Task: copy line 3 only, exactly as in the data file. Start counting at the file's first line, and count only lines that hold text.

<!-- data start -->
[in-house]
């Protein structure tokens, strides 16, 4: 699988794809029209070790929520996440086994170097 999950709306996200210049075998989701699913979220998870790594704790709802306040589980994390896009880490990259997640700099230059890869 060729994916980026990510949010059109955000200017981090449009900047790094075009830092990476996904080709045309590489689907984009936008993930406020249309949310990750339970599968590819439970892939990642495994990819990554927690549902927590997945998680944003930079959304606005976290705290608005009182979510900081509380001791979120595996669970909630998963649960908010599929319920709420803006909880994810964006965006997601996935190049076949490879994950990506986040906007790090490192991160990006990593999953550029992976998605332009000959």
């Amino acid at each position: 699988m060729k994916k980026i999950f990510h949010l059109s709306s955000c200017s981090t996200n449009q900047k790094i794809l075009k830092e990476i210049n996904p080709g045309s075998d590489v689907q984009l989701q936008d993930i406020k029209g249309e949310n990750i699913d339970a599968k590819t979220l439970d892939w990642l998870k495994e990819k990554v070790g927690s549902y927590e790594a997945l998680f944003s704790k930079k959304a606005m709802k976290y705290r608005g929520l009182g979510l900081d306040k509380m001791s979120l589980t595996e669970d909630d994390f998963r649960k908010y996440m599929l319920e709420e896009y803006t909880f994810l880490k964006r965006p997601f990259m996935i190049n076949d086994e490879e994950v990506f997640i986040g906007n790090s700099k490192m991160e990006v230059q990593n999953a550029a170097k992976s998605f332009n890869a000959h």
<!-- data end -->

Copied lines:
């Amino acid at each position: 699988m060729k994916k980026i999950f990510h949010l059109s709306s955000c200017s981090t996200n449009q900047k790094i794809l075009k830092e990476i210049n996904p080709g045309s075998d590489v689907q984009l989701q936008d993930i406020k029209g249309e949310n990750i699913d339970a599968k590819t979220l439970d892939w990642l998870k495994e990819k990554v070790g927690s549902y927590e790594a997945l998680f944003s704790k930079k959304a606005m709802k976290y705290r608005g929520l009182g979510l900081d306040k509380m001791s979120l589980t595996e669970d909630d994390f998963r649960k908010y996440m599929l319920e709420e896009y803006t909880f994810l880490k964006r965006p997601f990259m996935i190049n076949d086994e490879e994950v990506f997640i986040g906007n790090s700099k490192m991160e990006v230059q990593n999953a550029a170097k992976s998605f332009n890869a000959h």